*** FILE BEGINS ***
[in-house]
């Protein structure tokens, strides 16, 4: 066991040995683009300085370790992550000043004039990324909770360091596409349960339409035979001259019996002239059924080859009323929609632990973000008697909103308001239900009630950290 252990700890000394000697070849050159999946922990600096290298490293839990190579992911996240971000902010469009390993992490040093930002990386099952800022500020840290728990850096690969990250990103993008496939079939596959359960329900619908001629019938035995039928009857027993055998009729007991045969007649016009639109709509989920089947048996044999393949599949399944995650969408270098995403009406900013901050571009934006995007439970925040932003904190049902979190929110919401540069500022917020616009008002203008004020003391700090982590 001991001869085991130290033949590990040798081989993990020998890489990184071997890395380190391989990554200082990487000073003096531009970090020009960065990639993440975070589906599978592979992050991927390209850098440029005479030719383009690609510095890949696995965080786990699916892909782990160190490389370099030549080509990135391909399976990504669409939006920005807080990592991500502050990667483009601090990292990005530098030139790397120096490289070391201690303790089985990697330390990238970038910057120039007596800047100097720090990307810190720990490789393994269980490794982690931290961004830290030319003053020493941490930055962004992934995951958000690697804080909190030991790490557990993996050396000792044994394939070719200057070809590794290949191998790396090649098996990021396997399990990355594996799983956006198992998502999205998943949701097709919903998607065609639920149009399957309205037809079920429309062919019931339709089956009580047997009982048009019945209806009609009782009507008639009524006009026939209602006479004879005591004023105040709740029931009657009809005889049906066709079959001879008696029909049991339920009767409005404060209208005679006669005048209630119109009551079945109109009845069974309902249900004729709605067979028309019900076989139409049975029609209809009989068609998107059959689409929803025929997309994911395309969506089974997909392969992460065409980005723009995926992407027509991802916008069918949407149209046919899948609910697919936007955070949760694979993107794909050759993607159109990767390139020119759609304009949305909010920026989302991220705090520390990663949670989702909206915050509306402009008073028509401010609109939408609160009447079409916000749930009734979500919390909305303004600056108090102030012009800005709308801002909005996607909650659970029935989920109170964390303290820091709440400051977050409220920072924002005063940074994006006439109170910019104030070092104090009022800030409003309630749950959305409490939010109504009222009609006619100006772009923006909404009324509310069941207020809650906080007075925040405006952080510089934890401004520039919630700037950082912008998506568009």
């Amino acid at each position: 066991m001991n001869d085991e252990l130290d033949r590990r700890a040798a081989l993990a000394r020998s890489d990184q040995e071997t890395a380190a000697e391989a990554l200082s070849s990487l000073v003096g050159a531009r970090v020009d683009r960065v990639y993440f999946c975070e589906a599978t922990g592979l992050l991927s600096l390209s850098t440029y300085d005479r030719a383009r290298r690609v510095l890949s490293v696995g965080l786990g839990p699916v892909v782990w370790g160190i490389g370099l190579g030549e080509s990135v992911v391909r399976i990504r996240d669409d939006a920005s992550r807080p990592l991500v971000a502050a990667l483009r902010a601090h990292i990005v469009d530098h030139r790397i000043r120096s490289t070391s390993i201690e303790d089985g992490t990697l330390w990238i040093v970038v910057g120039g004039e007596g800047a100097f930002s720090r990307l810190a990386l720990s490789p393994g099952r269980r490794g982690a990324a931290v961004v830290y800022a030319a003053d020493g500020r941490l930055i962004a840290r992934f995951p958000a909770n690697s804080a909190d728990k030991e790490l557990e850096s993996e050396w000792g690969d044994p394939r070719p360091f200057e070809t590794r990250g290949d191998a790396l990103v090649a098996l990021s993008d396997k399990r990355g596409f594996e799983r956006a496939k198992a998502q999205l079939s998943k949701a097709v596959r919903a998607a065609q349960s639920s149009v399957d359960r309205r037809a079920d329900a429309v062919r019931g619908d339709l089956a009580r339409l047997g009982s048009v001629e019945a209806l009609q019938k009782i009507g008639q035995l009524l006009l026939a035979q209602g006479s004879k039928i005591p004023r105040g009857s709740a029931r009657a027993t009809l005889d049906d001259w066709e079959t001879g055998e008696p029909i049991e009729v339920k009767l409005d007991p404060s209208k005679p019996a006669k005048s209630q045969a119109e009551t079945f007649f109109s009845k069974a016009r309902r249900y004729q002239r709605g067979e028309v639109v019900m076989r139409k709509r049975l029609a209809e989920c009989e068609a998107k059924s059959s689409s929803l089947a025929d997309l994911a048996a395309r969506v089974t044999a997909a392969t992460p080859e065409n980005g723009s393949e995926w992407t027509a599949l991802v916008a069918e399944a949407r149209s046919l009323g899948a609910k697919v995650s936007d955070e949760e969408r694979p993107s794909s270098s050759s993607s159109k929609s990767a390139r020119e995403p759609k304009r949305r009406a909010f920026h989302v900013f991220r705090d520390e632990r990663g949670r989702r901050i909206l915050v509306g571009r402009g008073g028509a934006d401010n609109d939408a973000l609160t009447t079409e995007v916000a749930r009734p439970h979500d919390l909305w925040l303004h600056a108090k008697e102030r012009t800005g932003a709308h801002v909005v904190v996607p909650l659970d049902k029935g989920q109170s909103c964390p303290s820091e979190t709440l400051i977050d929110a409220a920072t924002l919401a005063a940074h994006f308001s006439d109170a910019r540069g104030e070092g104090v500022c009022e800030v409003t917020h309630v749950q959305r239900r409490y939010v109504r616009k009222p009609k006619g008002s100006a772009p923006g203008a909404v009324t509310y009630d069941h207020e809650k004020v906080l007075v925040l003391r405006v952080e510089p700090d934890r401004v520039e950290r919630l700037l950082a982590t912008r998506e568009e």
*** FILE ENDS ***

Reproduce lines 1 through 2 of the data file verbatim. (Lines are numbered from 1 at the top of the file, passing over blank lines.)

[in-house]
């Protein structure tokens, strides 16, 4: 066991040995683009300085370790992550000043004039990324909770360091596409349960339409035979001259019996002239059924080859009323929609632990973000008697909103308001239900009630950290 252990700890000394000697070849050159999946922990600096290298490293839990190579992911996240971000902010469009390993992490040093930002990386099952800022500020840290728990850096690969990250990103993008496939079939596959359960329900619908001629019938035995039928009857027993055998009729007991045969007649016009639109709509989920089947048996044999393949599949399944995650969408270098995403009406900013901050571009934006995007439970925040932003904190049902979190929110919401540069500022917020616009008002203008004020003391700090982590 001991001869085991130290033949590990040798081989993990020998890489990184071997890395380190391989990554200082990487000073003096531009970090020009960065990639993440975070589906599978592979992050991927390209850098440029005479030719383009690609510095890949696995965080786990699916892909782990160190490389370099030549080509990135391909399976990504669409939006920005807080990592991500502050990667483009601090990292990005530098030139790397120096490289070391201690303790089985990697330390990238970038910057120039007596800047100097720090990307810190720990490789393994269980490794982690931290961004830290030319003053020493941490930055962004992934995951958000690697804080909190030991790490557990993996050396000792044994394939070719200057070809590794290949191998790396090649098996990021396997399990990355594996799983956006198992998502999205998943949701097709919903998607065609639920149009399957309205037809079920429309062919019931339709089956009580047997009982048009019945209806009609009782009507008639009524006009026939209602006479004879005591004023105040709740029931009657009809005889049906066709079959001879008696029909049991339920009767409005404060209208005679006669005048209630119109009551079945109109009845069974309902249900004729709605067979028309019900076989139409049975029609209809009989068609998107059959689409929803025929997309994911395309969506089974997909392969992460065409980005723009995926992407027509991802916008069918949407149209046919899948609910697919936007955070949760694979993107794909050759993607159109990767390139020119759609304009949305909010920026989302991220705090520390990663949670989702909206915050509306402009008073028509401010609109939408609160009447079409916000749930009734979500919390909305303004600056108090102030012009800005709308801002909005996607909650659970029935989920109170964390303290820091709440400051977050409220920072924002005063940074994006006439109170910019104030070092104090009022800030409003309630749950959305409490939010109504009222009609006619100006772009923006909404009324509310069941207020809650906080007075925040405006952080510089934890401004520039919630700037950082912008998506568009």